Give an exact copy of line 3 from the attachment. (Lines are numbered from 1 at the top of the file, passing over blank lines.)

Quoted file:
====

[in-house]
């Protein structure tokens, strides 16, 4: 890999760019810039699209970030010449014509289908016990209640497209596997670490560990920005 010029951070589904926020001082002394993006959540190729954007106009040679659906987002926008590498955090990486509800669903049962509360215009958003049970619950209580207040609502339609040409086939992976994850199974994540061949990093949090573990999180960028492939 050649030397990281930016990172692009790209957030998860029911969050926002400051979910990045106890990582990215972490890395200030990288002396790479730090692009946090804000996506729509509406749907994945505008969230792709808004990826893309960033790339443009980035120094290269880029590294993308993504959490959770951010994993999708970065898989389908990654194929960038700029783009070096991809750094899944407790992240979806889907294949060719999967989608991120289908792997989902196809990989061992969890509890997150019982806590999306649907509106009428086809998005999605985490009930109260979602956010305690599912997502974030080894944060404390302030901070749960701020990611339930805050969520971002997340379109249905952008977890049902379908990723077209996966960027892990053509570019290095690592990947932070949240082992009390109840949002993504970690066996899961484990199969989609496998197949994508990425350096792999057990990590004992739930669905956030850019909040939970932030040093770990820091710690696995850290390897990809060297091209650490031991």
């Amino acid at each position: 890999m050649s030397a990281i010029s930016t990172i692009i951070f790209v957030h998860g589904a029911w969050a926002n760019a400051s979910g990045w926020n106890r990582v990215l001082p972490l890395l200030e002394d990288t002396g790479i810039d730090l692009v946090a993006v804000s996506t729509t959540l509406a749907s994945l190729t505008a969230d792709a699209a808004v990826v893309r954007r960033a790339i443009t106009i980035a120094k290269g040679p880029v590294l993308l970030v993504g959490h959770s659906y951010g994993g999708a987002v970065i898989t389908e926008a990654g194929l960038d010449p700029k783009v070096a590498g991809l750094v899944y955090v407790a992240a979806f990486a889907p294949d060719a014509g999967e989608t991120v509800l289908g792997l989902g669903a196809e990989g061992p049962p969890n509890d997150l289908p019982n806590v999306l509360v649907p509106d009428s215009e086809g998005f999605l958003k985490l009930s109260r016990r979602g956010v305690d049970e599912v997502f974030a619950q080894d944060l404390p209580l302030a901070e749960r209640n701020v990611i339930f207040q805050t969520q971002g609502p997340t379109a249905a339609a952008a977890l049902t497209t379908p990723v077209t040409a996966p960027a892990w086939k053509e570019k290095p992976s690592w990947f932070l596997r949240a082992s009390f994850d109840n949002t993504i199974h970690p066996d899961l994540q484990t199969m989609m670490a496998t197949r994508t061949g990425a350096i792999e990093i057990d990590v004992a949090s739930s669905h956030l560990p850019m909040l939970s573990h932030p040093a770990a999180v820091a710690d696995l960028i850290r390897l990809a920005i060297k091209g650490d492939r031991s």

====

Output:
């Amino acid at each position: 890999m050649s030397a990281i010029s930016t990172i692009i951070f790209v957030h998860g589904a029911w969050a926002n760019a400051s979910g990045w926020n106890r990582v990215l001082p972490l890395l200030e002394d990288t002396g790479i810039d730090l692009v946090a993006v804000s996506t729509t959540l509406a749907s994945l190729t505008a969230d792709a699209a808004v990826v893309r954007r960033a790339i443009t106009i980035a120094k290269g040679p880029v590294l993308l970030v993504g959490h959770s659906y951010g994993g999708a987002v970065i898989t389908e926008a990654g194929l960038d010449p700029k783009v070096a590498g991809l750094v899944y955090v407790a992240a979806f990486a889907p294949d060719a014509g999967e989608t991120v509800l289908g792997l989902g669903a196809e990989g061992p049962p969890n509890d997150l289908p019982n806590v999306l509360v649907p509106d009428s215009e086809g998005f999605l958003k985490l009930s109260r016990r979602g956010v305690d049970e599912v997502f974030a619950q080894d944060l404390p209580l302030a901070e749960r209640n701020v990611i339930f207040q805050t969520q971002g609502p997340t379109a249905a339609a952008a977890l049902t497209t379908p990723v077209t040409a996966p960027a892990w086939k053509e570019k290095p992976s690592w990947f932070l596997r949240a082992s009390f994850d109840n949002t993504i199974h970690p066996d899961l994540q484990t199969m989609m670490a496998t197949r994508t061949g990425a350096i792999e990093i057990d990590v004992a949090s739930s669905h956030l560990p850019m909040l939970s573990h932030p040093a770990a999180v820091a710690d696995l960028i850290r390897l990809a920005i060297k091209g650490d492939r031991s």